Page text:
Bruce Peotter (attorney, former assistant public administrator/public guardian)

Another real estate attorney!  Let me find a good quote from his site:

“The founding attorney of our firm, Bruce Peotter, was raised in a family where the entrepreneurial spirit was highly valued.  He spent two years as the Assistant Public Administrator/Public Guardian for the County of Orange.  In that role Bruce was able to see the negative impact on people and families caused by the failure to plan their estates properly. Too often, he saw families struggle with providing proper care and service to their family members in need.  He has seen the benefit first hand in eliminating the need for government involvement in handling the affairs of estates.  No one knows better than you how your estate should be administered and who should care for your family.”

Renee Ramirez (assistant clerk-recorder)

She’s the Acting Clerk.  That link up there is the most neutral thing I can find about her.  Former boss Tom Daily likes her.  Tony Bushala seemed not to be a fan.  Oh God.  There’s also this piece from OJB’s ancient Pedroza regime.  FFFF and, to a greater extent, Pedroza seem to have been on a continuing jihad against her.  That might be a point in her favor.

Roy Reynolds (transportation consultant)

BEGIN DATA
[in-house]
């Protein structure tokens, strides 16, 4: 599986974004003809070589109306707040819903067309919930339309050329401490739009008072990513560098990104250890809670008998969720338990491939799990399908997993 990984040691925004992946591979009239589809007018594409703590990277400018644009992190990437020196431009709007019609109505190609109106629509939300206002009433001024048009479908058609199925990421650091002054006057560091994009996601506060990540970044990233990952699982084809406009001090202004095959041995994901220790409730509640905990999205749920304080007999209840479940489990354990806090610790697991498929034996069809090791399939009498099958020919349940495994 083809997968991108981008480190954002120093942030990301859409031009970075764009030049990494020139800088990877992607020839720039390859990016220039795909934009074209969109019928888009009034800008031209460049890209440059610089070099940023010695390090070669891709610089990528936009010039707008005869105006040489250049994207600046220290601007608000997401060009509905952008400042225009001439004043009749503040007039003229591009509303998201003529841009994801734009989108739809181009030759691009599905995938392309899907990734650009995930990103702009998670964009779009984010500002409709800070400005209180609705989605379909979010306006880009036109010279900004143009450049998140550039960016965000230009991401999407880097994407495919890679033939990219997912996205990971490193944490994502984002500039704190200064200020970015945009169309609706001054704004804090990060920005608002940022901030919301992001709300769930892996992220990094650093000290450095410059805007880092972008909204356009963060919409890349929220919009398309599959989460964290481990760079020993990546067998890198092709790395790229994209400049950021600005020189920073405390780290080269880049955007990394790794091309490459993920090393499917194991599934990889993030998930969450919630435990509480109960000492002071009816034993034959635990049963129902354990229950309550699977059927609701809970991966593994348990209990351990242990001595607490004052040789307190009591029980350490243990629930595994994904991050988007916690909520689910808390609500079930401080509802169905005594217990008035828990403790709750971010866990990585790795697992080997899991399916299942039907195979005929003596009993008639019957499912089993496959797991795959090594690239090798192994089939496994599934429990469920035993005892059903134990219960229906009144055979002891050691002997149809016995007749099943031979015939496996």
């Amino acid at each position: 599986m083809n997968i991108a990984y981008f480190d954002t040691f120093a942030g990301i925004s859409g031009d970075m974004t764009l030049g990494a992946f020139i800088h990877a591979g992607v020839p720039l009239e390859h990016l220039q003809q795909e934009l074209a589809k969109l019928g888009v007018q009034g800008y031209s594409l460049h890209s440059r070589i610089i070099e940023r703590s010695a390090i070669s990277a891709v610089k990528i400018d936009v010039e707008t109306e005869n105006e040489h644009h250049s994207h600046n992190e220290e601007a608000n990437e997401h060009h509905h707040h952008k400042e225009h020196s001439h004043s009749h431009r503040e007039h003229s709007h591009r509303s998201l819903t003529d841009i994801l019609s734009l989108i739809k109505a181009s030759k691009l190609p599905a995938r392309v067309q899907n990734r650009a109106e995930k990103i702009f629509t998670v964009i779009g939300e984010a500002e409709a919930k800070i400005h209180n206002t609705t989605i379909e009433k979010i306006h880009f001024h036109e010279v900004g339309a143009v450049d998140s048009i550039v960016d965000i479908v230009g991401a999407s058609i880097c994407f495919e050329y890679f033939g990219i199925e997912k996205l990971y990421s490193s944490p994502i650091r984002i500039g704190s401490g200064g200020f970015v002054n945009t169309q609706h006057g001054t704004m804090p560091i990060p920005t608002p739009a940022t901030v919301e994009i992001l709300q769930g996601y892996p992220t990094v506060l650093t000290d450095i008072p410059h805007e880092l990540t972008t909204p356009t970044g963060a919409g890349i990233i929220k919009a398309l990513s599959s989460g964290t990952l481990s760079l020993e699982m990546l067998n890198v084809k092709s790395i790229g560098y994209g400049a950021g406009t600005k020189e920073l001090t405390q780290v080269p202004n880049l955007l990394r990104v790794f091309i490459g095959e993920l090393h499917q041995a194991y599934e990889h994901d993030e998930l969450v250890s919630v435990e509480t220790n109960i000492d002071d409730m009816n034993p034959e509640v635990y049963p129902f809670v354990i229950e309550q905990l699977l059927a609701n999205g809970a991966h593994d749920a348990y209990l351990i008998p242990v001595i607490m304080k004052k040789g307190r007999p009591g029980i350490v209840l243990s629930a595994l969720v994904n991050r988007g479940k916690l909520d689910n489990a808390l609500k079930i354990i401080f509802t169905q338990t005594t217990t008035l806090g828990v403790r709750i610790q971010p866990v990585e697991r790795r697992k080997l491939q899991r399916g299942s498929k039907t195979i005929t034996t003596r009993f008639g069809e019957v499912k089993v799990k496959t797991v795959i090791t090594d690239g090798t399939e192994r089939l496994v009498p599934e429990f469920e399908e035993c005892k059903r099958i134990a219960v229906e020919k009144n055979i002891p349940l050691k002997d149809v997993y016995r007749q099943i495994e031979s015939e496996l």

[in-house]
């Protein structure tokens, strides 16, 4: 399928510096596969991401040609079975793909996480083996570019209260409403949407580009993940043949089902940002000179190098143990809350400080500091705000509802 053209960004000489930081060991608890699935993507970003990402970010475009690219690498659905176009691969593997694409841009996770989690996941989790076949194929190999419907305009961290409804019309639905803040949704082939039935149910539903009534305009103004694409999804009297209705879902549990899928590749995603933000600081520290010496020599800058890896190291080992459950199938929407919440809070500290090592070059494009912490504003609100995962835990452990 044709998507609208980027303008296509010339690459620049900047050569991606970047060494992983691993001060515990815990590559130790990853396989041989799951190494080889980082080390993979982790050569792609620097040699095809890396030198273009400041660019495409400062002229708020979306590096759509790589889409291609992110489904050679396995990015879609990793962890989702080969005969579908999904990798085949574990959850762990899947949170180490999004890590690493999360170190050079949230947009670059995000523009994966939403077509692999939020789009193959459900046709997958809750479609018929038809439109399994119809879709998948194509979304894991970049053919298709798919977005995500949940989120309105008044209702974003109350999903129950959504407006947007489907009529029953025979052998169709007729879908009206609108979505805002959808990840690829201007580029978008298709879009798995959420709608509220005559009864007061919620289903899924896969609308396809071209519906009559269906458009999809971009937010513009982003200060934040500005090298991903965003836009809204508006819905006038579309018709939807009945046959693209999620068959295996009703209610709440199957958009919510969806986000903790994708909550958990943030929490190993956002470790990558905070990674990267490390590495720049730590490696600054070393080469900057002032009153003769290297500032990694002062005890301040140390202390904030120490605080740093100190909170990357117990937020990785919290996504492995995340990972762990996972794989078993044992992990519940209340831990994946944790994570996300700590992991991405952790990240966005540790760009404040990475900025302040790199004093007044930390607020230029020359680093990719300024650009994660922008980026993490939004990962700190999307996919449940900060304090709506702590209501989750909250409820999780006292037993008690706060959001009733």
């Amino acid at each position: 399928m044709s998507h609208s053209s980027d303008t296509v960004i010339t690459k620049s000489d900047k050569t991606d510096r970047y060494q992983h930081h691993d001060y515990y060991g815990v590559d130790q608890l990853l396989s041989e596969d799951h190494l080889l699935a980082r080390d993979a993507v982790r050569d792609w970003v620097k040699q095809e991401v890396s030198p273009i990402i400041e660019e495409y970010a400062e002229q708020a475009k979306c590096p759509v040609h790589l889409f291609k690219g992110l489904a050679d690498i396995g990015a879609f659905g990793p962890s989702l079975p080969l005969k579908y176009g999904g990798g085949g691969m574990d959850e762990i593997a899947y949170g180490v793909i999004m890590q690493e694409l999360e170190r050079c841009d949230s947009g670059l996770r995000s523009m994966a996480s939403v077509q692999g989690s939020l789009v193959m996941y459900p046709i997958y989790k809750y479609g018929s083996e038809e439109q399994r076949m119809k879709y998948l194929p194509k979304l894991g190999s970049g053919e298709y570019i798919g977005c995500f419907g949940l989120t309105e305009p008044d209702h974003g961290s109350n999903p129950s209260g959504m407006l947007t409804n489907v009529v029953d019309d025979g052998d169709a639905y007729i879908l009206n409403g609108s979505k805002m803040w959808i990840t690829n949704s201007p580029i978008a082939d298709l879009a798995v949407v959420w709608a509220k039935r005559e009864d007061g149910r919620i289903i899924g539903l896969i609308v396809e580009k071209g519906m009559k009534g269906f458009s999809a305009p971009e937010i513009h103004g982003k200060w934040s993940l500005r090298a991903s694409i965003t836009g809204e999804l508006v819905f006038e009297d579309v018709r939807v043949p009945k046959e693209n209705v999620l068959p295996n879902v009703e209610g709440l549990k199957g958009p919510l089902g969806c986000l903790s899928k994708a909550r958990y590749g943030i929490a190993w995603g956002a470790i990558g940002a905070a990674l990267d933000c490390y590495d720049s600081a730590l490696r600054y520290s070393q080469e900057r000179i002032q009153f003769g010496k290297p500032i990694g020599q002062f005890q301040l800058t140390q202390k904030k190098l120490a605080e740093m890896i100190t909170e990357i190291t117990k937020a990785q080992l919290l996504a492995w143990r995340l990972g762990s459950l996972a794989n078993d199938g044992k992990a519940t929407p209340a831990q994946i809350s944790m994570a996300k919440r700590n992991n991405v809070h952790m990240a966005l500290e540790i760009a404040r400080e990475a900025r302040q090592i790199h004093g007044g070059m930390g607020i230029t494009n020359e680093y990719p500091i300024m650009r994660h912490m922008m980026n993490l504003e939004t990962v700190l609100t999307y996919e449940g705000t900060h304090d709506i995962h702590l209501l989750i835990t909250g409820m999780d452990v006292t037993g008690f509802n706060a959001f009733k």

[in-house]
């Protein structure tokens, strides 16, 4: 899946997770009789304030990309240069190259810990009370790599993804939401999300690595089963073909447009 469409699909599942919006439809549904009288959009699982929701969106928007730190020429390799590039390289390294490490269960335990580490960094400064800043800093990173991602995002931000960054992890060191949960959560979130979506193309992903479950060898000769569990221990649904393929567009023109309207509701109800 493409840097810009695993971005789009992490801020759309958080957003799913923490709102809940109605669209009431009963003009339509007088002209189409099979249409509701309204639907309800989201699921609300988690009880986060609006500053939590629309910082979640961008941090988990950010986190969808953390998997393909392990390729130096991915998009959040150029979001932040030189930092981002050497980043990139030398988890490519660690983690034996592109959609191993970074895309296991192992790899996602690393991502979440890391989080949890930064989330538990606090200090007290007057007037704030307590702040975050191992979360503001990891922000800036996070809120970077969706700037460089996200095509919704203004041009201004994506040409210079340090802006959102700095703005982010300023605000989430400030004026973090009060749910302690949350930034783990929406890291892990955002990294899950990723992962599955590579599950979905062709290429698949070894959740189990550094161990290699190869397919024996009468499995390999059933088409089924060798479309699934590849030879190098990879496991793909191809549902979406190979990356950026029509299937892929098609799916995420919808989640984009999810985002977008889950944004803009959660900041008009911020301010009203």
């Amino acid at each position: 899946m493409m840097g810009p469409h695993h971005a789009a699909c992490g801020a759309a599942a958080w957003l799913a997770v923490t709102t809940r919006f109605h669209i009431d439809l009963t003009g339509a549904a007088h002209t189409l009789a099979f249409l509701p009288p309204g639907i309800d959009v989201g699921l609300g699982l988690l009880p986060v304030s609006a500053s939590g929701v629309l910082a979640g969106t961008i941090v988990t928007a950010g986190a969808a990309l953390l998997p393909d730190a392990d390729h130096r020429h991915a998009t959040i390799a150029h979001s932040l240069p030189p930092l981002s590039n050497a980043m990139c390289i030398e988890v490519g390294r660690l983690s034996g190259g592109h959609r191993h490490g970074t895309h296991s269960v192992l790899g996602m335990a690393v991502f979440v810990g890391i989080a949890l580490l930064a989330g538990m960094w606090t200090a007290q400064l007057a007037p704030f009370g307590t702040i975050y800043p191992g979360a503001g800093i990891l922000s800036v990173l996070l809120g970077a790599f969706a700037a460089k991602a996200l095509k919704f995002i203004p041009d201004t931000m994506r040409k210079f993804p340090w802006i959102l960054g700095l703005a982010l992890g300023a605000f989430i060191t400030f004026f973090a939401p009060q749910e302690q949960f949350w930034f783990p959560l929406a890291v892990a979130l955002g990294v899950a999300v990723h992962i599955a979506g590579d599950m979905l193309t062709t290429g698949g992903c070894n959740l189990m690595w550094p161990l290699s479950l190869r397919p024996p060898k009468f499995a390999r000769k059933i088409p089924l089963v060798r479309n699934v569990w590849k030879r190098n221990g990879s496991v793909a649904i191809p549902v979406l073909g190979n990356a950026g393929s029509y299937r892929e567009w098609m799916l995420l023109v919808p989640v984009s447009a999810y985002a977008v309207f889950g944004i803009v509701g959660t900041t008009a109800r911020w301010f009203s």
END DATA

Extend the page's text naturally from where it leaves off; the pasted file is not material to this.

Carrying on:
[Check, please!]

“Recent polling by my firm for the Costa Mesa Taxpayers Association found that 472 registered-voter households, 59 percent of those surveyed, believed the city “should look at all its options to solve the budget crisis, including outsourcing some of its services.” Of 803 responses to this question, out of over 27,000 automated calls made only to Costa Mesans, 27 percent answered “No” to the question, and 14 percent were Undecided.

The City Council’s strategy to take bids from private companies for work like vehicle upkeep, street repair and park maintenance is favorable to better than double the households we polled. The city will determine by a fair and competitive process whether it will be less expensive to use profit-motivated companies or unionized city employees to perform maintenance and support activities. We’d expect that contracts will be let to private firms only when it’s clear that the city will save money.

If outsourcing succeeds, and it will, union domination of municipal personnel will disappear as the city tries to shrink a multimillion-dollar budget deficit and mitigate $131 million of unfunded pension obligation”

He also wrote about the Clerk’s position on Pedroza blog, which is itself disqualifying.

Steve Rosansky (real estate company president, former Newport Beach council member and mayor)

 The spirit of Gus Ayer, who wrote the linked article, apparently says “no.”

Harry Sidhu (business owner, former Anaheim council member)